0Shares0000Liverpool head coach Jurgen Klopp poses with Philippe Coutinho when he renewed his contract with the merseyside club. PHOTO/Sky SportsLIVERPOOL, United Kingdom, Jan 7 -Jurgen Klopp says Liverpool did everything in their power to try to persuade Philippe Coutinho to remain with the club.The 25-year-old Brazilian midfielder reached an agreement with Barcelona for a reported £142 million transfer, subject to his passing a medical and agreeing personal terms. Speaking in the wake of the news, the Reds manager said they tried to retain Coutinho’s services but were always up against it, following three failed bids from Barcelona that ultimately prompted Coutinho to put in a transfer request.Klopp told the club’s official website: “It is no secret that Philippe has wanted this move to happen since July, when Barcelona first made their interest known.“Philippe was insistent with me, the owners and even his team-mates this was a move he was desperate to make happen.“Despite that, we managed to keep the player here beyond the summer window, hoping that we would be able to persuade him to stay and be part of what we are looking to do.“I can tell the Liverpool supporters that we, as a club, have done everything within our means to convince Philippe that remaining part of LFC was as attractive as moving to Spain, but he is 100 per cent certain his future – and that of his family – belongs at Barcelona. It is his dream and I am now convinced there is nothing left at our disposal to change his mind.“I have been here long enough now to know in the history of Liverpool, key players have left before – but the club always goes on. You cannot transfer the heart and soul of Liverpool Football Club, although I am sure there are many clubs who would like to buy it.“I have so much belief in the talent we have here already and even more faith, together with our owners, that we will make continued investment into the playing squad, which will allow more growth and more improvement.”0Shares0000(Visited 1 times, 1 visits today)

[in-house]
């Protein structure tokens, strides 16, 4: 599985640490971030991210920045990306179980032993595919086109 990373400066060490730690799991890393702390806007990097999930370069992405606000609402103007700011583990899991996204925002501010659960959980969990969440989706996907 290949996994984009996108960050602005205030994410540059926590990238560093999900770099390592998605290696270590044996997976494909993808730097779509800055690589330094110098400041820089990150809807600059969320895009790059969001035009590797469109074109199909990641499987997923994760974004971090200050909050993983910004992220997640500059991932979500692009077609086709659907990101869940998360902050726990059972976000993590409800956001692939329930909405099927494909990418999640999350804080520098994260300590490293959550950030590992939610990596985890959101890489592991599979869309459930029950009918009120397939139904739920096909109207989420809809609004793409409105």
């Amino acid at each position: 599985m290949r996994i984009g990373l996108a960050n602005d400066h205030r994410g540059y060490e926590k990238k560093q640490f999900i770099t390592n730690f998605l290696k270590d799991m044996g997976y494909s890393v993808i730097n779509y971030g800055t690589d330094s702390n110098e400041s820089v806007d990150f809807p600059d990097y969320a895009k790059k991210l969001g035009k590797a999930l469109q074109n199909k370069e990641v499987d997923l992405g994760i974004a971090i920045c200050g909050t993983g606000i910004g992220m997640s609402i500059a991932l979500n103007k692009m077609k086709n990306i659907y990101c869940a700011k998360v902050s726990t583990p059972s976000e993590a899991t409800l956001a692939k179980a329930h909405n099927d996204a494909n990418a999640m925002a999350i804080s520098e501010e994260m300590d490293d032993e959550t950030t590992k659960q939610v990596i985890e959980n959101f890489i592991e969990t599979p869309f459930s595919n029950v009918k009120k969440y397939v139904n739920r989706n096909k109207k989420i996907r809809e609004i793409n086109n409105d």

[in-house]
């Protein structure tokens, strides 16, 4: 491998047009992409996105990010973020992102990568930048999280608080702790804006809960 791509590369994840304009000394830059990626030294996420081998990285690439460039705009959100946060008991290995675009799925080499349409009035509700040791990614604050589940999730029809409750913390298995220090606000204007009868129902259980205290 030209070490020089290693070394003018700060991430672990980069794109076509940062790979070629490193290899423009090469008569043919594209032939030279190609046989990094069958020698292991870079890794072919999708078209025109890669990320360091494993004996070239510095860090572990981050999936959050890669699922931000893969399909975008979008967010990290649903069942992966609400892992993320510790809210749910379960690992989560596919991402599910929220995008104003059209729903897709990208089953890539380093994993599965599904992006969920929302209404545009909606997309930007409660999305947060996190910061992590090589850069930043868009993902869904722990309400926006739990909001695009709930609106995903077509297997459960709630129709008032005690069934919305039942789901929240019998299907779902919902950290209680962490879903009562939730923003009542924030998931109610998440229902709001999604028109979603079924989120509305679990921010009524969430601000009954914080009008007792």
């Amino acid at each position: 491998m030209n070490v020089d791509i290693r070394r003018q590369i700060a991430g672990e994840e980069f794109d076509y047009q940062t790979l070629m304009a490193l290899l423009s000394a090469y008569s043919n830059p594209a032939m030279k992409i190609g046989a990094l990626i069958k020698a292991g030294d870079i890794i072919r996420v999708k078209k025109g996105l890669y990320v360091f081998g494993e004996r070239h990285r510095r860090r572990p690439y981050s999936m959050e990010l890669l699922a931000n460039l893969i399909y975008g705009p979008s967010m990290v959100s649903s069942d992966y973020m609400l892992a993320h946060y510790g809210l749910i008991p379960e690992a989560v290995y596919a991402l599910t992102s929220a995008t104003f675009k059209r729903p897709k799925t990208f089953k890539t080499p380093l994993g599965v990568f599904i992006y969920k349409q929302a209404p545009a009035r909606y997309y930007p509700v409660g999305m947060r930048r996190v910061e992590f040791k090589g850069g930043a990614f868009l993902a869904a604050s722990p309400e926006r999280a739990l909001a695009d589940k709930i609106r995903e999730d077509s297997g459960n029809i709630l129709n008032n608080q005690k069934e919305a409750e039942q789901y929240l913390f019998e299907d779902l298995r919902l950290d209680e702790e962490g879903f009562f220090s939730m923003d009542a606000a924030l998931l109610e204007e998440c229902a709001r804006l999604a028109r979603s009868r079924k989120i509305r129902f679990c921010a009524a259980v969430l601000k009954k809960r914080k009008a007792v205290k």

On Valentine’s Day, a Darwinian science site has actively promoted polyamory, the “swinging” lifestyle.Live Science, a long-time promoter of Darwin-only views (and attacker of creationism), has outdone itself for Valentine’s Day: promoting polygamy and polyandry (hetero- or homosexual) as healthy alternatives to traditional marriage. Although not mentioning evolution specifically in its parade of articles, it draws on what animals do for support.In “Polygamy May Be Good For You,” Live Science reporter Stephanie Pappas used the word of a Vermont psychologist to insinuate the “nonmonogamy” (which could include any non-traditional arrangment) is not so bad – it’s even healthy. She’s talking about having multiple sex partners with knowledge of those involved.In “Five Myths About Polyamory Debunked,” Live Science reporter Stephanie Pappas alleged in a series of 5 short articles that nonmonogamous relationships are perfectly fine, citing “researchers” and an upcoming “International Academic Polyamory Conference” starting tomorrow at (not surprisingly), Berkeley. Here’s “Myth 5: Polyamory is bad for the kids.” Pappas quoted a “legal consultant” and “former Georgia State University professor” who is “writing a book on polyamorous families” as an expert: “One of the main things this does indicate to me is that these families can be really good places to raise children,” Elizabeth Sheff said. “Not necessarily that all of them, definitionally, are, but that they may be, depending on how families work it out,” despite questionable evidence.Live Science Staff posted a non-scientific poll: “Would You Consider Polyamory?”In “Love & Lust: 7 Lessons from the Animal Kingdom,” Live Science reporter Wynne Parry used animal antics of dinosaurs, salmon, squid and other creatures as teachers of human morality.Finally, in “The 5 Secrets of Seduction,” Live Science reporter Tia Ghose advised people on how to get a “pick-up”– not how to show faithfulness, honesty, or unselfish commitment. This article had links to the polyamory articles. The multiple authors and editor’s blessing makes Live Science a promoter of “nonmonogamy,” whatever it is.Of course these articles had nothing to say about STD.This is what you get with evolutionary amorality. Animals are our teachers. Anything goes. It’s all an evolutionary game to pass on genes. Ethics, agape love and honesty are meaningless. We saw the progression with evolutionary psychology casting its imprimatur on homosexuality; now polyamory is on the threshold. What will follow: child sexual abuse? Rape and murder? Don’t disbelieve it; this world view has no standards. Darwinism even justifies cheaters (“non-cooperators”) as parts of the evolutionary game just as valid as the cooperators; that could include rapists and murderers.By praising “nonmonogamy,” Live Science has willingly opened a Pandora’s Box, declaring itself no friend of true science, but a promoter of evil. Just watch: as with homosexuality, the initial shock will be replaced by acceptance, entertainment, then advocacy (see satire, “The Future of Cannibal Rights“). Those who oppose the new non-monogamy sexual revolution in favor of traditional marriage will be seen as purveyors of hate who must be persecuted. The book of Revelation describes a time when mankind, even when God’s judgment is falling upon them, would not repent of their immoralities (Rev. 9:20-21). Without a Christian revival, dark days are coming. (Visited 13 times, 1 visits today)FacebookTwitterPinterestSave分享0